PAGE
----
It turns out history does exist in Woodbury — you just need a map and a smartphone compass equipped with latitude-longitude coordinates to find it.

“Woodbury never had that downtown area, there never was a railroad or a depot, you don’t have those institutions,” said Bill Schrankler, vice president of the nonprofit Woodbury Heritage Society. “It was basically a farming area, with blacksmiths’ shops and the like.”

People who pick up maps next weekend for a tour that the heritage society has organized of the city’s historic sites will find coordinates to guide them, as well as signage.

The Sept. 24 tour is part of Woodbury’s 50th anniversary as an incorporated city in 1967, which happened after a long existence as a rural township with a smattering of farmyards and churches dotting the landscape here and there.

A lot of baby boomers who grew up in Woodbury remember what’s now a freshly minted suburb as the farmland home of pop music powerhouse KDWB radio, whose studios and towers were located on Radio Drive. Thus the name of one of the city’s main arterials, even though the station itself is gone.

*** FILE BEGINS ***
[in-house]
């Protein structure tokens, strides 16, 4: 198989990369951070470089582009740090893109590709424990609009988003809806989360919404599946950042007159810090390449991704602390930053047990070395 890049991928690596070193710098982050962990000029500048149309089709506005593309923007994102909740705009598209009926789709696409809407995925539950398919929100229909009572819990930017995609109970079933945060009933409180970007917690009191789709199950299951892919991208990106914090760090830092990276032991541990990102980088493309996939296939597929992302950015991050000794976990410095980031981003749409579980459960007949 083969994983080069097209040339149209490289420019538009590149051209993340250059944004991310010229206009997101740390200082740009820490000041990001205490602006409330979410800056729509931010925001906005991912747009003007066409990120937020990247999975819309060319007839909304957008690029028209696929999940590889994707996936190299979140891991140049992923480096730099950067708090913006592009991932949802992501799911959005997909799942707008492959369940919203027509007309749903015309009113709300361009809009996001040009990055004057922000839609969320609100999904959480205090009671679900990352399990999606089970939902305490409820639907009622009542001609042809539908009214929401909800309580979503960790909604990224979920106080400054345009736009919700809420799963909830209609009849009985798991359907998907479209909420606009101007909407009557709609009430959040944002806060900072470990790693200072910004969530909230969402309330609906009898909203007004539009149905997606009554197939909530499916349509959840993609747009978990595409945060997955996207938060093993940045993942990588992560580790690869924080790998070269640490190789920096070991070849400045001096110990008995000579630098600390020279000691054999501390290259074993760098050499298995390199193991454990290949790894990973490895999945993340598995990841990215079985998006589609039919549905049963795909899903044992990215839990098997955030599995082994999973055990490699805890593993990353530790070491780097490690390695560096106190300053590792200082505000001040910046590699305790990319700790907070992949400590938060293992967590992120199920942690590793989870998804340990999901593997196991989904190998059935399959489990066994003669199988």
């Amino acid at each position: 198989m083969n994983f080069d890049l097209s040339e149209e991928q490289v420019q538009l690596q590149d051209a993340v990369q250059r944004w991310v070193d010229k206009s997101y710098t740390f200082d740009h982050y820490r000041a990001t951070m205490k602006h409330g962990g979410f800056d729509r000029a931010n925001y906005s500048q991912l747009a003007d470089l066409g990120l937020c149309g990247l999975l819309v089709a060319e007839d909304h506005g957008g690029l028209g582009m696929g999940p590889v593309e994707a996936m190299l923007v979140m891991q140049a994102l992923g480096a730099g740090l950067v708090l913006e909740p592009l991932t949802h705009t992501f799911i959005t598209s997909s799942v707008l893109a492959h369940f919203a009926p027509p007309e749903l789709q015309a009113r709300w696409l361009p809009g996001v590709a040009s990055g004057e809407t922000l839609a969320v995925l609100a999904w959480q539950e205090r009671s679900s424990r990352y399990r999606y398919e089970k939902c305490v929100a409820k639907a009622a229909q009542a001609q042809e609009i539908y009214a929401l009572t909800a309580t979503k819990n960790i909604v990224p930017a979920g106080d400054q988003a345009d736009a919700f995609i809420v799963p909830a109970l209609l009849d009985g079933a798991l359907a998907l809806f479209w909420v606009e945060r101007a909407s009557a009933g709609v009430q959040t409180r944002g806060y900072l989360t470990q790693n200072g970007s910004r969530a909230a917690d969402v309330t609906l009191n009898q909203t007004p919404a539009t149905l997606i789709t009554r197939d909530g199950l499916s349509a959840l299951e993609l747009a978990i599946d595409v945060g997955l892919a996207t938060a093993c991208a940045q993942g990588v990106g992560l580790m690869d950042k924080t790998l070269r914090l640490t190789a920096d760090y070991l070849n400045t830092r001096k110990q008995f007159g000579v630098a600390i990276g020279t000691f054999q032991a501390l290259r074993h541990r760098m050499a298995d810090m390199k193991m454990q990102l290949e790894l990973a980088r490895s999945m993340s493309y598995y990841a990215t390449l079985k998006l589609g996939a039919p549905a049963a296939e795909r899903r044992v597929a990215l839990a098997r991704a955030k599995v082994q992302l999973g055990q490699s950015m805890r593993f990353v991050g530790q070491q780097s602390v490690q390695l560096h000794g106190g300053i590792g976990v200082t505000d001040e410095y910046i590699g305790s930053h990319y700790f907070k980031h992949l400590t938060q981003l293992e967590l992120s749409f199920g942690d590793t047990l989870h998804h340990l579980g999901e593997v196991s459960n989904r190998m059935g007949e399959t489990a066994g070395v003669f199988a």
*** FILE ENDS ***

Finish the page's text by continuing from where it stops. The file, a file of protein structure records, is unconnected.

That’s why it’s all the more important, preservationists say, to mark out, save and spread the word about the remnants of the city’s distant pioneer past that still do exist.

Ten sites will be open from 1 to 4 p.m. Participants will get a “passport” along with a map and itinerary at the first stop, at the society’s Heritage House at Radio Drive and Lake Road in Marsh Creek Park.

Those participants with more than five stamps from the different sites will get a “special prize,” which officials described as a book valued at $40.

The tour includes 19th-century homes occupied by owners who have agreed to let folks stop in and take a look around. It closes at the Miller Barn, one of the last still standing within the city limits, where ice cream, cake, beverages and coupons will be available.

The society has been working with city officials to ensure that Miller Barn doesn’t get demolished and that the nonprofit gets a chance to find the money to save it.

“We’re aiming for a half-million dollar endowment and we’re still fundraising for that,” Schrankler said. “We’d love to have people leave something in the donation box, but that’s not the main idea; we want people to be able to visit it.”

Site No. 4 is the Charles Spangenberg Farmstead, which contains the only buildings in the city to be listed on the National Register of Historic Places. The house is at 9431 Dale Road.

“The couple who own it are so proud of it and should be,” Schrankler said. “There’s been an addition to the original house but the facade is still the same, although a couple of outbuildings went away — the well house, the milk house, whatever. Spangenberg’s brother built an almost identical house in Highland Park [in St. Paul].”